Some customers go to extremes. Steve McCurdy at Majestic Trees says: "Some people are fanatical, even if the nearest neighbours are half-a-mile way. One customer in Harpenden bought a £1m plot next to his home and covered it with trees so he can't be seen. He now wants to put up a 4m hedge to ensure his privacy."

Another top-end customer has just spent £110,000 on trees. However, nurseries point out that even people with relatively modest incomes are prepared to spend thousands to ensure their privacy.

Among homeowners, there are some clear trends. There has been a distinct move towards shaped trees, such as pleached hornbeam or various types of topiary or espaliered trees. In some cases, buyers are asking for multi-stemmed specimens of trees such as limes.

Homeowners are also latching onto the grow your own trend. Not only are people buying fruit trees for their gardens, but developers have realised that traditional fruit trees can promote sales. Majestic Trees, for example, is selling apple varieties such as Gala, Starking, Golden Delicious and Granny Smith as well as plum trees such as Stanley, President and Victoria. It seems that homeowners like the idea of gathering baskets of lovely fresh fruit each autumn.


Many factors are affecting the trees that are being chosen. Environmental considerations are less important than they were - relatively few buyers are expressing fears about global warming.

In the past it was feared that the British climate would be too warm to allow native trees such as oaks to flourish in the wild. Mercifully, this has not happened yet, and landscapers are still requesting native trees including oaks.

Until a couple of years ago, local authorities were wary of planting large broadleaf trees. It was felt that because they had large root systems, they dried out the soil and caused problems of subsidence, particularly in clay soils.

However, this problem has now abated. This is partly because of the relatively wet summers of the past few years and partly because most councils have introduced programmes of pollarding and trimming trees, which has meant that fewer trees are growing out of control and causing problems.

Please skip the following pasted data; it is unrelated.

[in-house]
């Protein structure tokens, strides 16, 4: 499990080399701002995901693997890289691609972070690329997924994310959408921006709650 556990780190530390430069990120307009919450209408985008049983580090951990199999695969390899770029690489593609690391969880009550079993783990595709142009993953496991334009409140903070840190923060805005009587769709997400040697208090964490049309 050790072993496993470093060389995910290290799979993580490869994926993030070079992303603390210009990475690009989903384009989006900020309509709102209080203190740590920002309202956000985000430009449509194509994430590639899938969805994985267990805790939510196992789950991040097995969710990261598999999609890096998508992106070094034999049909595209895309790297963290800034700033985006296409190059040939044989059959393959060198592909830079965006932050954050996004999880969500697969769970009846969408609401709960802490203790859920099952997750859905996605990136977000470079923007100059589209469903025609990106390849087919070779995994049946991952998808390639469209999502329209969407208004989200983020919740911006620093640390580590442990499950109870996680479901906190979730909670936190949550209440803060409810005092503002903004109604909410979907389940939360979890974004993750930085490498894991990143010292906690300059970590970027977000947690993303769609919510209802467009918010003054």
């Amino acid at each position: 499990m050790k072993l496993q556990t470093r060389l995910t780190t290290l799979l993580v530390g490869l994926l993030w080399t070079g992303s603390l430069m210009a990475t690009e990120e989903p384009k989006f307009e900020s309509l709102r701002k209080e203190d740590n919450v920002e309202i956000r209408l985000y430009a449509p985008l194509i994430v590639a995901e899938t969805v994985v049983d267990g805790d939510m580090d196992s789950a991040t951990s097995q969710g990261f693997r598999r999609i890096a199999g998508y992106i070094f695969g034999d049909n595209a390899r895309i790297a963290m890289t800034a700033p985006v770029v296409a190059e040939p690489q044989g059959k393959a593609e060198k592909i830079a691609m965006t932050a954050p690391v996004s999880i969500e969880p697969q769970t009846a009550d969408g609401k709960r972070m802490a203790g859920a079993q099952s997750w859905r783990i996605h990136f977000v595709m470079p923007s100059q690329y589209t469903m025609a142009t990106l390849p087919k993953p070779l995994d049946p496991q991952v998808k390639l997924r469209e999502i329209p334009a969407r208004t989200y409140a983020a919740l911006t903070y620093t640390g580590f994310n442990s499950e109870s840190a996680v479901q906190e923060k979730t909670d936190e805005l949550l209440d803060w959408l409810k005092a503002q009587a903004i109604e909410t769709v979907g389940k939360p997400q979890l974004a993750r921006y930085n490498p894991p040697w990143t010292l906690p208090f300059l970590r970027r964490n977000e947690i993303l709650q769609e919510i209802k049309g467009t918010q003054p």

There is also recognition that trees have a value for the environment as a whole. Barcham Trees has been promoting American initiatives that ascribe an "ecosystem service value" to local trees. This initiative recognises that trees help with particulate absorption (taking up particles released by fuel), give shade, create a pleasant microclimate, help with storm water run-off and contribute to the economy. This sort of thinking means that public bodies are less wary of buying large trees.

The shape of trees is also important.

A recent meeting of London tree officers heard that there is an increased demand for small trees with tighter crowns that do not obstruct closed-circuit television cameras. Tall, thin trees are also desirable because they do not get in the way of buses or tall lorries.

There is increased interest in native species. John Marsden at Coblands points out that many organisations, including public bodies, are asking for plants that come from local UK seed collection zones laid out by the forestry commission. "Projects in the South East, for example, will ask for trees from area 405," he explains. As a result, trees such as hornbeam and oak are still in great demand.


A few years ago, local authorities were obsessed with potential problems caused by street trees. In 2001, Delaware Mansions - a block of flats - successfully sued Westminster City Council for damage caused by the roots of a street tree.

Because Westminster had been aware of the problem but had failed to act, it was considered liable for the complete cost of underpinning. The costs, including legal fees, came to more than £1m. After this, many councils took the decision to cut down large numbers of street trees to avoid any similar issues.